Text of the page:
64. All I know is that most MO and Chareidim accept what Chardal terms “halachicization” of lashon hara by the CC. Most, accept for the academically minded cadre here posting at Hirhurim, have never heard of Dr. Benny Brown, nor, frankly, do they care. You can stand in Times Square and scream “Dr. Benny Brown” until you are blue in the fac…nobody really cares. Dr. Benny Brown in the halachic scheme of things carries no weight and his papers are interesting but do not have standing in psak halochoh as accepted by the MO and Chareidi worlds. The CC won (if you accept Brown’s theory) and if you want to live you life according to some pre-CC fantasy, be my guest. Just ask me to join in.

  65. Sorry. Should have written “Just don’t ask me to join in”.

  66. Here is R. Tzvi Pesach Frank’s letter: http://www.hebrewbooks.org/pdfpager.aspx?req=1544&st=&pgnum=232&hilite=

    And here is where the Chafetz Chaim addresses his use of Shaarei Teshuavh: http://www.hebrewbooks.org/pdfpager.aspx?req=47570&st=&pgnum=51

  67. So, based on the Chafetz Chaim’s own apologetic words the claim that he did not view Shaarei Teshuva as a normative halachic work that could be quoted by itself as precedence. Seems pretty clear cut.

    [That others view Shaarei Teshuva differently is irrelevant to assessing how the Chafetz Chaim viewed it in his own psak].

  68. “The CC won ”

    And 50 years ago women not covering their hair won.

    You have to speak up for your ideals. Even if you disagree with them, surely you understand.

  69. As bloggers and commenters perhaps we would all benefit from regularly seeing the T’filla on p. 4 of the CC link above:

    ונזהר מלדבר דברי שקר, חנפה, לצנות, אונאת-דברים, הלבנת-פנים, מחלקת ,גאוה, כעס, וכל דברים אסורים.

  70. And 50 years ago women not covering their hair won.

    You have to speak up for your ideals. Even if you disagree with them, surely you understand

    In hachi nami. However, the problem is that everytime Gil posts on the topic of lashon hara, he is already reminded, or hit over the head with Dr. Benny Brown and the halachization of lashon hara by the CC. Okay, we get it. Gil accepts the Sefer CC and follows it. If other don’t, please don’t derail the entire thread. Start your own blog or stay on the topic at hand. It never ceases to amaze me that the same comments appear over and over again. Who’s going to be convinced by this repetitive commentary. Gil? Me? What purpose does it serve? Most people don’t buy it. Its one thing to stand up for principles. This is just plain overkill.

  71. Rafael — to be clear my view is that many people who claim to be following the CC are actually not (by claiming all sorts of loopholes that allow them to make exceptions).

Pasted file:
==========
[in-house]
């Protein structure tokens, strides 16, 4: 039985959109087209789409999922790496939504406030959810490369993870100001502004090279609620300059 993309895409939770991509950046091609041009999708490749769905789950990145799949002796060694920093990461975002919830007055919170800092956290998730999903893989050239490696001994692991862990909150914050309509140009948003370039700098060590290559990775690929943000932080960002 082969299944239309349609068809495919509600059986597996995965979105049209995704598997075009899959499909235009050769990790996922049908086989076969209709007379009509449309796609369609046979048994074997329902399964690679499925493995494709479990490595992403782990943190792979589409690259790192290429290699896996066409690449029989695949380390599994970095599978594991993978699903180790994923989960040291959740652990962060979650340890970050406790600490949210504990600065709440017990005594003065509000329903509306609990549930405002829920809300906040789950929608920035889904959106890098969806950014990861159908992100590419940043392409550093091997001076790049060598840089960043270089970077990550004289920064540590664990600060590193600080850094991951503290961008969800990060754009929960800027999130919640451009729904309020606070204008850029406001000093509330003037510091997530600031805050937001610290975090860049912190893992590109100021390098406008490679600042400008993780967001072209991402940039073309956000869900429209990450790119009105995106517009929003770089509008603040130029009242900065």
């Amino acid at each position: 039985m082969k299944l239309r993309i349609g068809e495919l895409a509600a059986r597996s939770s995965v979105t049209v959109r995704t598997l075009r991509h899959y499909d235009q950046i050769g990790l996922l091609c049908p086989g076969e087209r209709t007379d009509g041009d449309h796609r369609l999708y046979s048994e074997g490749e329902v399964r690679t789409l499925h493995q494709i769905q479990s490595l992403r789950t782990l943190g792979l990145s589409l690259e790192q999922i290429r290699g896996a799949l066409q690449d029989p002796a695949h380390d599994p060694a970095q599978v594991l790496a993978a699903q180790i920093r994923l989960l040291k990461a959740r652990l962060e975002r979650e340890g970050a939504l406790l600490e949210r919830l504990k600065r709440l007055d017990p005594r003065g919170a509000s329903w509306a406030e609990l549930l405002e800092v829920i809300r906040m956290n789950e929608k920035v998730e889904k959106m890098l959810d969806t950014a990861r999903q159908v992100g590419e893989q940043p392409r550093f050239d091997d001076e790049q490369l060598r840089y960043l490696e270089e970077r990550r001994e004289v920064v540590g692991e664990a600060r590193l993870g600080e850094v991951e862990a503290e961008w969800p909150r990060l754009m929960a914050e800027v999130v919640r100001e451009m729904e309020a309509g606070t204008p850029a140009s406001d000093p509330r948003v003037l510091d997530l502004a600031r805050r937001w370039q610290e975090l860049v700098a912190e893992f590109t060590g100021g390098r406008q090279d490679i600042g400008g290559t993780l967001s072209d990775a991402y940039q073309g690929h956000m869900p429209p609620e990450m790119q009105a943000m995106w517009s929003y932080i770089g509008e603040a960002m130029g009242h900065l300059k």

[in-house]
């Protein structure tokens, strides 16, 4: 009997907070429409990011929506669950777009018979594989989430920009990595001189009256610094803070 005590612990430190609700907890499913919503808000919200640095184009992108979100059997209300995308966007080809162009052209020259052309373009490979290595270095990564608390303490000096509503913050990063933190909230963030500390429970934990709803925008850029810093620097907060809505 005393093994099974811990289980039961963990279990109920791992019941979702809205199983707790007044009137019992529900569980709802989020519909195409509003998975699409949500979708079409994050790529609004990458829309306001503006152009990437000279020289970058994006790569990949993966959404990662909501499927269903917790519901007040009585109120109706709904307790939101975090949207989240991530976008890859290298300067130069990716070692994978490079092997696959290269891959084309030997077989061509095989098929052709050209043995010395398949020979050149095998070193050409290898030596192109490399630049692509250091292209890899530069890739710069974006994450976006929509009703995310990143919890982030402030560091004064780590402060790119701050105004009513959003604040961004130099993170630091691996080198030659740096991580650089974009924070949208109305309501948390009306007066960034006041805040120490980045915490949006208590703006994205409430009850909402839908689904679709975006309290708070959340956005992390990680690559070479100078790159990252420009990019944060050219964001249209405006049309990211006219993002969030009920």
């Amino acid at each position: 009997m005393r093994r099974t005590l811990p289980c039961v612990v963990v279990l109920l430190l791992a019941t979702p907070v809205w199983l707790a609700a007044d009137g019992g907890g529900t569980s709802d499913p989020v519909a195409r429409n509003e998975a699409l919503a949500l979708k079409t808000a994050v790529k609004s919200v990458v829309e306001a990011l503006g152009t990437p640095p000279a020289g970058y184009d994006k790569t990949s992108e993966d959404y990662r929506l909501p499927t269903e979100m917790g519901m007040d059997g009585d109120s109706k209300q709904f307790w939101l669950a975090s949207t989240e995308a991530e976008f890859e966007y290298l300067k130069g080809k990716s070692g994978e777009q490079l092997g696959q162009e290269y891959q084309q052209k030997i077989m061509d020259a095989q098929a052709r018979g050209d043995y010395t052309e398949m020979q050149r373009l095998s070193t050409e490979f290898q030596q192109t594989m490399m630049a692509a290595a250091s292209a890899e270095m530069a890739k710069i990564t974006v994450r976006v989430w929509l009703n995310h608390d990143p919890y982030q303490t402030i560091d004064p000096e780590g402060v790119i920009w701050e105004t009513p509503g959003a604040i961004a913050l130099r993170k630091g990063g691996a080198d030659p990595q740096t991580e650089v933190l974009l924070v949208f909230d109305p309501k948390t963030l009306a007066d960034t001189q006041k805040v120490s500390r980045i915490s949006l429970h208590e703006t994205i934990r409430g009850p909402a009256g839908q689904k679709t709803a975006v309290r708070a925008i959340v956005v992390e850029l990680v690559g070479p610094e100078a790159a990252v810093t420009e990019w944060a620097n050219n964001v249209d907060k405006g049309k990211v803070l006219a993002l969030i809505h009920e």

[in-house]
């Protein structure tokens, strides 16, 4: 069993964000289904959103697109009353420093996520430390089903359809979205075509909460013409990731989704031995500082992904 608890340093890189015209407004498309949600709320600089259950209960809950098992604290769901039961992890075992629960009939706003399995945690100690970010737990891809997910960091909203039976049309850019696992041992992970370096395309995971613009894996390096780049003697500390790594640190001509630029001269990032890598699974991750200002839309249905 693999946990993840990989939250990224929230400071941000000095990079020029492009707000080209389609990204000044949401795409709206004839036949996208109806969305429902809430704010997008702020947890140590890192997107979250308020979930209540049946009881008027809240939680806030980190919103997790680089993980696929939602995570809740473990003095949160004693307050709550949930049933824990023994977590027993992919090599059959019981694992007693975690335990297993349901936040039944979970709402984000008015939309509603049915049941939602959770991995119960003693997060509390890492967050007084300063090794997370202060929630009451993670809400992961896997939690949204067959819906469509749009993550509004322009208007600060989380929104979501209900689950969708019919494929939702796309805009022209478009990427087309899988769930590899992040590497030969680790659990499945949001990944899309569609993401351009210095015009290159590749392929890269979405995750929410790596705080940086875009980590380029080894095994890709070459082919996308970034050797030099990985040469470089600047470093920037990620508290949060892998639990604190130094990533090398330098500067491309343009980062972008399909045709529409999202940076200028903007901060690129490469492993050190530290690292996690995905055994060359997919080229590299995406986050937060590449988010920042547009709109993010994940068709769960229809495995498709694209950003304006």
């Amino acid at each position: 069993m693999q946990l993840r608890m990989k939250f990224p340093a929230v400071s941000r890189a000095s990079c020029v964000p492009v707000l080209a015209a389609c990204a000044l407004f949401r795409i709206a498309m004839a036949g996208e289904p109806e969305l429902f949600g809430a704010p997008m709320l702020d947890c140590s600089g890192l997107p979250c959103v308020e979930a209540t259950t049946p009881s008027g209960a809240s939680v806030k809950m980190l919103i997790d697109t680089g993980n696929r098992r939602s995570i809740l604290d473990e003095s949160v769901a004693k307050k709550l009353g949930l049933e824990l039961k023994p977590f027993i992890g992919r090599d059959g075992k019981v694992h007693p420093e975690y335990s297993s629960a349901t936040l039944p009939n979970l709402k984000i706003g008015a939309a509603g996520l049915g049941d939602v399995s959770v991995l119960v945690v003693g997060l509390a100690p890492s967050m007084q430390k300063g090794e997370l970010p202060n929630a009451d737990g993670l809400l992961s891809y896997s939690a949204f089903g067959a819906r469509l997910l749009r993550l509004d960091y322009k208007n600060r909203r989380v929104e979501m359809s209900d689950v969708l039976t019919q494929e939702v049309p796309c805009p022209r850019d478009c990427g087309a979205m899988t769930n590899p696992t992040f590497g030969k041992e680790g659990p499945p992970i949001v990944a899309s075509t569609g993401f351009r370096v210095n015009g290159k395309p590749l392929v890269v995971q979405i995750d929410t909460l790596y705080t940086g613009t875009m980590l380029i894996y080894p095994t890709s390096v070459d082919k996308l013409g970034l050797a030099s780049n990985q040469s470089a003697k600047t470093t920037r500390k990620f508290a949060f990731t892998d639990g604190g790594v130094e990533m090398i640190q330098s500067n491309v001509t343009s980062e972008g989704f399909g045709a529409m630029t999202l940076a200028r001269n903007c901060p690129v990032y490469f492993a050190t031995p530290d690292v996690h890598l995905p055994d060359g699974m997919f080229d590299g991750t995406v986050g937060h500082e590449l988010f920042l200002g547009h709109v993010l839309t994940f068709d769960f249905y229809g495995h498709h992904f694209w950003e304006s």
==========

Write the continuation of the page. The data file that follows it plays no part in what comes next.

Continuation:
The T’filla (as above at 10:11 am) sums up what people claiming to follow the CC should be doing.

  72. To be even clearer: self-serving loopholes that allow them to make exceptions.

  73. “So, based on the Chafetz Chaim’s own apologetic words the claim that he did not view Shaarei Teshuva as a normative halachic work that could be quoted by itself as precedence. Seems pretty clear cut.” (IH on April 20, 2012 at 9:57 am).

    Actually, what seems pretty clear cut is that the Chofetz Chaim himself DID NOT feel that way: “For in truth it is obvious to one who studies his holy words in depth in many places that he took care that his words should not fall outside the parameters of the law. And particularly with regard to the laws of lashon hara that he compiled.” All that can be proven from his practice of citing other sources as well is that many people didn’t study Shaarei Teshuvah in depth and so assumed that what he wrote was “lifnim mishuras ha’din”.

  74. Rafael — to be clear my view is that many people who claim to be following the CC are actually not (by claiming all sorts of loopholes that allow them to make exceptions). (IH on April 20, 2012 at 10:39 am).

    Have you studied Chofetz Chaim? Unless you have, this comment is meaningless. It’s like criticizing “loopholes” in shemiras Shabbos without studying hilchos Shabbos.

  75. cw — I have not studied it, frankly, because it is not a major problem that I have in my own practice (of course we all have lapses and as others have noted in the past, I am among the small %age of commenters here who apologize when they have lapsed).

    My issue, again, is those claiming to be holier than thou, who act hypocritically. As for your comment at 10:51am, I think that demonstrates that you are selectively reading that which you wish to see. If you want to carve out loopholes in the same way, you are only fooling yourself. That being said, I am certain there are some specific, reasonable (and common sense) loopholes in the CC’s text as appropriate.

    Can you share with us an example of where the CC creates a loophole that is not consistent with what a reasonable person with common sense would also conclude?

    Do you think the example discussed above of Triangle-K is something the CC would consider to be Lashon ha’Ra (and please cite a reference if not)?